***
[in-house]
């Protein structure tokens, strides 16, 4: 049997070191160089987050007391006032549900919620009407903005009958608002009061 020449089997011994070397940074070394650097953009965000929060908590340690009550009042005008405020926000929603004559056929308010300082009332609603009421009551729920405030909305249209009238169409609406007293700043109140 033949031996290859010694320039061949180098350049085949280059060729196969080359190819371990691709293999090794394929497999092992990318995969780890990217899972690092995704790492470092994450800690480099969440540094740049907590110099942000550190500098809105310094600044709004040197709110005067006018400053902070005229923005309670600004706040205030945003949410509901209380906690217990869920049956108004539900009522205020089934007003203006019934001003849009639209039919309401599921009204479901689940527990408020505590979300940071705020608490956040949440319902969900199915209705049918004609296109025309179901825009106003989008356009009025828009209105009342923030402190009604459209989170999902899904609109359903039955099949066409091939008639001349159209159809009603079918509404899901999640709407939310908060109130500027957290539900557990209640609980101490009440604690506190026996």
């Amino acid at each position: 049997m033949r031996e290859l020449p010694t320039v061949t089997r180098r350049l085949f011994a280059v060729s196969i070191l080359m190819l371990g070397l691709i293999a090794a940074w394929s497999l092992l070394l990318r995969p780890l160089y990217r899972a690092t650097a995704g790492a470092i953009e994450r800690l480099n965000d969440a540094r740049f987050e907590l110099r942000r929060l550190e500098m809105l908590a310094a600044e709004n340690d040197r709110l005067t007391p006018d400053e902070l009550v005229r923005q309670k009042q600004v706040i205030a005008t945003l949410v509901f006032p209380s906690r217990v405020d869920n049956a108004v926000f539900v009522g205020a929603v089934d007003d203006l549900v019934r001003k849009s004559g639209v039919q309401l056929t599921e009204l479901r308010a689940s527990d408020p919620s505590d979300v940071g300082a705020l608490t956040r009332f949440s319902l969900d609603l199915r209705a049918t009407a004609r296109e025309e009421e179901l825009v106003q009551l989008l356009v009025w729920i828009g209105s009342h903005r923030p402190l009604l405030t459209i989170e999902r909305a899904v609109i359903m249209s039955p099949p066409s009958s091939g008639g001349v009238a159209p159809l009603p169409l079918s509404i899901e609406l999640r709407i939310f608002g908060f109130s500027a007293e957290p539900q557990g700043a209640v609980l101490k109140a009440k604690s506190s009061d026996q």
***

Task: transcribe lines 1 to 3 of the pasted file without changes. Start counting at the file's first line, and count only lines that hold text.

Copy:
[in-house]
């Protein structure tokens, strides 16, 4: 049997070191160089987050007391006032549900919620009407903005009958608002009061 020449089997011994070397940074070394650097953009965000929060908590340690009550009042005008405020926000929603004559056929308010300082009332609603009421009551729920405030909305249209009238169409609406007293700043109140 033949031996290859010694320039061949180098350049085949280059060729196969080359190819371990691709293999090794394929497999092992990318995969780890990217899972690092995704790492470092994450800690480099969440540094740049907590110099942000550190500098809105310094600044709004040197709110005067006018400053902070005229923005309670600004706040205030945003949410509901209380906690217990869920049956108004539900009522205020089934007003203006019934001003849009639209039919309401599921009204479901689940527990408020505590979300940071705020608490956040949440319902969900199915209705049918004609296109025309179901825009106003989008356009009025828009209105009342923030402190009604459209989170999902899904609109359903039955099949066409091939008639001349159209159809009603079918509404899901999640709407939310908060109130500027957290539900557990209640609980101490009440604690506190026996």
């Amino acid at each position: 049997m033949r031996e290859l020449p010694t320039v061949t089997r180098r350049l085949f011994a280059v060729s196969i070191l080359m190819l371990g070397l691709i293999a090794a940074w394929s497999l092992l070394l990318r995969p780890l160089y990217r899972a690092t650097a995704g790492a470092i953009e994450r800690l480099n965000d969440a540094r740049f987050e907590l110099r942000r929060l550190e500098m809105l908590a310094a600044e709004n340690d040197r709110l005067t007391p006018d400053e902070l009550v005229r923005q309670k009042q600004v706040i205030a005008t945003l949410v509901f006032p209380s906690r217990v405020d869920n049956a108004v926000f539900v009522g205020a929603v089934d007003d203006l549900v019934r001003k849009s004559g639209v039919q309401l056929t599921e009204l479901r308010a689940s527990d408020p919620s505590d979300v940071g300082a705020l608490t956040r009332f949440s319902l969900d609603l199915r209705a049918t009407a004609r296109e025309e009421e179901l825009v106003q009551l989008l356009v009025w729920i828009g209105s009342h903005r923030p402190l009604l405030t459209i989170e999902r909305a899904v609109i359903m249209s039955p099949p066409s009958s091939g008639g001349v009238a159209p159809l009603p169409l079918s509404i899901e609406l999640r709407i939310f608002g908060f109130s500027a007293e957290p539900q557990g700043a209640v609980l101490k109140a009440k604690s506190s009061d026996q």